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Petition launched to finish 160km Brisbane Valley Rail Trail

Alia Parker's picture
Map of the Brisbane Valley Rail Trail. Source: BVRT. Cycle Traveller

With a new state government in power, supporters of the Brisbane Valley Rail Trail (BVRT) have launched a petition to complete two missing links that would see the BVRT become the longest rail trail in Australia.

The BVRT runs 160km along the old rail formations between Wulkuraka in Ipswich to Yarraman in South Burnett. However, two key sections – 15km between Wulkuraka to Wanora and 30km from Toogoolawah to Moore – are missing, leaving the trail disjointed.

BVRT supporters last year urged the Somerset Regional Council to apply to the Queensland government for a share in a $3.5 million grant set aside for rail trail development in the Royalties to Regions Fund. However, a delay in applying combined with a change of government has left the project hanging.

“In January 2015, Somerset Regional Council responded positively by passing a resolution to apply for the funding subject to the terms and conditions. Unfortunately, they had left it too late as the Queensland State elections were called and there was a change in Government,” said Paul Heymans in the BVRT's Change.org petition.

“It is not yet known what policy the current Labor Queensland Government has towards the Brisbane Valley Rail Trail, so we’re rebooting the campaign with a new Petition.”

Cyclists can sign the petition and show their support for the trail on the BVRT's Change.org campaign. 

While much still needs to be done, some headway has been made. Heymans said the Queensland government has advised that planning for the Wulkuraka to Wanora section was “well advanced” and that works had started on 11 May to improve the condition of the trail between Diamantina Street and Lloyds Road. The improvements are slated for completion by the end of June.

“That means it will be possible to access the Brisbane Valley Rail Trail directly from Ipswich,” Heymans said.

Ride the trail

In conjunction with the petition, the group will be holding the ‘Real Brisbane Valley Rail Trail End-to-End Bike Ride’ to raise awareness of the missing sections. Over four weekends starting 16 May 2015, cyclists will ride the entire 160km trail (using the bypass routes in the missing sections).

Heymans said the trail “has the potential to be a fantastic recreational asset for cyclists as well as hikers and horse riders from the whole of South East Queensland and further afield,” adding it could become a magnet for adventure tourists.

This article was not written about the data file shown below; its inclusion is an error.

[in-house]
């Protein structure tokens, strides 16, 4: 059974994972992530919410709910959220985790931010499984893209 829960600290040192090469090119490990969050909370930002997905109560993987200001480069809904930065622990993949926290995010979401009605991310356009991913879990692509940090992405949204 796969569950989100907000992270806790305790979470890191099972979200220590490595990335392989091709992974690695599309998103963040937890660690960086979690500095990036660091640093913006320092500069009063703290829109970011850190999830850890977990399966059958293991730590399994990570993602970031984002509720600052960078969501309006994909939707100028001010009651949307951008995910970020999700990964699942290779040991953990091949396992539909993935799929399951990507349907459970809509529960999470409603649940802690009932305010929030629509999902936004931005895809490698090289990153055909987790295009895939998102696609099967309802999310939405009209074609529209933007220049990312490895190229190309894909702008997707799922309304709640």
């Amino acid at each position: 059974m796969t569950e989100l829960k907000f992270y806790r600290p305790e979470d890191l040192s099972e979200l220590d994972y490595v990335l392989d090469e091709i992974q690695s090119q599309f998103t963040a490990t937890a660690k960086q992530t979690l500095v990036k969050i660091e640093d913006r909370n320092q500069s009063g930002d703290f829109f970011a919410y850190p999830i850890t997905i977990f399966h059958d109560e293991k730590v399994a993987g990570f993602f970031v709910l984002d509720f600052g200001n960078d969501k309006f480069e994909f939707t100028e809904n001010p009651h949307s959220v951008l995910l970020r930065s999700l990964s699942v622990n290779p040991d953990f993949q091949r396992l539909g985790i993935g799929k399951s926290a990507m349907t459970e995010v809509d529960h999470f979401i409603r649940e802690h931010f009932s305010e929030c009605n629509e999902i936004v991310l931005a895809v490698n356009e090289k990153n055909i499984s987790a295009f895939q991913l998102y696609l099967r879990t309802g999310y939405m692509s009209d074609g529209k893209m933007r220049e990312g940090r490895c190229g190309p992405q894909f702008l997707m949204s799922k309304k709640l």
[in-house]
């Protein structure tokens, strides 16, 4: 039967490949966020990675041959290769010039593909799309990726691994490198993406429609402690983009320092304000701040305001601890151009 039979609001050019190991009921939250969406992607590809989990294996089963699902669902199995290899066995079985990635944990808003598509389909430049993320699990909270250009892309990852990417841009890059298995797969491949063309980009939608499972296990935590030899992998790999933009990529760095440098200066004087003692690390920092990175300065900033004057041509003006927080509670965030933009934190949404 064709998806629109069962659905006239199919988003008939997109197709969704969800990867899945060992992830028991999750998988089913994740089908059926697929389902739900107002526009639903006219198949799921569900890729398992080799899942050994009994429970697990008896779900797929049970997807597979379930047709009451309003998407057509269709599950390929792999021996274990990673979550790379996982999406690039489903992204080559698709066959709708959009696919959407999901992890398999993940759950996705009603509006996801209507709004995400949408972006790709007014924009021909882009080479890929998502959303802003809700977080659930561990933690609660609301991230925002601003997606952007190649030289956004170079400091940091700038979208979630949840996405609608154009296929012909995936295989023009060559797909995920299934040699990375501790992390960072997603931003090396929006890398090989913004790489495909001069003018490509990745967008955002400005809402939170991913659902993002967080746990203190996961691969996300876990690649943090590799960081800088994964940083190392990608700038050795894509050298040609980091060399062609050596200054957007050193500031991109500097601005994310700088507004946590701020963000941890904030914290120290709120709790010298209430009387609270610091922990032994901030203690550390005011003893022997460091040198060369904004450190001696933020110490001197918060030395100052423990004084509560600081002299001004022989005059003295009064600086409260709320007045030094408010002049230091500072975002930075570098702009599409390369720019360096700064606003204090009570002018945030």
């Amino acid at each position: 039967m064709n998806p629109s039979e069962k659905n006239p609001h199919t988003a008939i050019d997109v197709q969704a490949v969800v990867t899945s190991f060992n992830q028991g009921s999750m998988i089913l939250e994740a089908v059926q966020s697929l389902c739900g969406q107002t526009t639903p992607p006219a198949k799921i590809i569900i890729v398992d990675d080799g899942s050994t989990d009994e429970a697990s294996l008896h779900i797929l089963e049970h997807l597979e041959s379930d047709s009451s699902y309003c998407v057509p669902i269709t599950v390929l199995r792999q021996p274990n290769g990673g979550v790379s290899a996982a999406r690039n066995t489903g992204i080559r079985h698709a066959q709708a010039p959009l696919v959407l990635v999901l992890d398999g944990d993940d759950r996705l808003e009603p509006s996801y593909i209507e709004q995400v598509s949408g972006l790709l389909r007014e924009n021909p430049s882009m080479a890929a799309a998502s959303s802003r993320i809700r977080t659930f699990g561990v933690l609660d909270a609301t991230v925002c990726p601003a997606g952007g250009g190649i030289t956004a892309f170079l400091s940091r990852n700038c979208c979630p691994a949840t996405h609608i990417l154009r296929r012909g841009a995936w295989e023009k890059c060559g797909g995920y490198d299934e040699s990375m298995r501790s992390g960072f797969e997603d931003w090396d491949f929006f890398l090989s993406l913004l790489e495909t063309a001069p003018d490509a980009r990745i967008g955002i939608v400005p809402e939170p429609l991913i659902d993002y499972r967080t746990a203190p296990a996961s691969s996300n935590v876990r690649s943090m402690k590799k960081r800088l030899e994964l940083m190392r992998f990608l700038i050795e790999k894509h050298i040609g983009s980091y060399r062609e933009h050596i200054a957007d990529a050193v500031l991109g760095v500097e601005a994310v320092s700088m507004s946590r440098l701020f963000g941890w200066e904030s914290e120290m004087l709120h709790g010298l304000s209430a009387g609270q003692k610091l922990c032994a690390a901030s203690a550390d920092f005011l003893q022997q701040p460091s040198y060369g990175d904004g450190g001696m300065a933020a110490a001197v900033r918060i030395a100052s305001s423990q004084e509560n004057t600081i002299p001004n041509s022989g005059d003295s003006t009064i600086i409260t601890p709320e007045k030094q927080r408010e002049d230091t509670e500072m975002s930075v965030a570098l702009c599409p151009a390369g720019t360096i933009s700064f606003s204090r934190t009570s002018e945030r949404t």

“Completion of the Brisbane Valley Rail Trail should be a no-brainer – it will provide local employment and training opportunities during the construction phase and revitalise the flagging rural economies of the local government areas it traverses,” he said.

Piece of history

The BVRT runs along the disused Brisbane Valley Railway Line, which was built in stages, reaching Esk in 1886 and Yarraman in 1913. It was an important line for the region, with Linville station once the largest cattle loading point in southeast Queensland.

Over time, demand for the line faded and passenger services stopped in 1967, with freight services winding down between 1988 and 1993.

The BVRT is a coarse gravel trail suitable for mountain bikes or those confident riding touring bikes on roughish to sandy surfaces. There are a number of gates along the trail.

Image: Map of the open and incomplete sections of the Brisbane Valley Rail Trail. Source: BVRT

Comments

We cycled the BVRT a few years ago and it was deteriorating rapidly. A great trail which goes through some lovely scenery and towns it would be a shame if it is not looked after. We also found the website misleading. It hadn't been updated in a long time and knowledge of the trail at the local information centres was sadly lacking. Such a shame.

Over the last 12 months I have regularly cycled this trail from end to end and have noticed the improvements being carried out by the Trail Ranger. As more people discover the trail more work is put into the overall surface of the trail and operation of gates situated on the trail.
I am hoping that the current petition to get the trail fully completed will be successful so we can have the longest continuous Rail Trail in the southern hemisphere within 40 mins drive (50mins train ride) from Brisbane CBD.

I have cycled many sections of the trail over the last 12 months along with family and friends and would recommend it to all cyclists. Certainly haven't noticed any deterioration in the trials, have always found it to be well maintained and easy to locate and follow. Have enjoyed every moment of riding these trails from the beautiful scenery and wildlife to the small towns you encounter along the way where you can stop and have something to drink and eat. Would definitely recommend Moore to Blackbutt up through the Benarkin State Forest and also the Esk to Coominya leg. Lets hope governments get on board and get this trail fully completed. It is a real asset to the somerset region.

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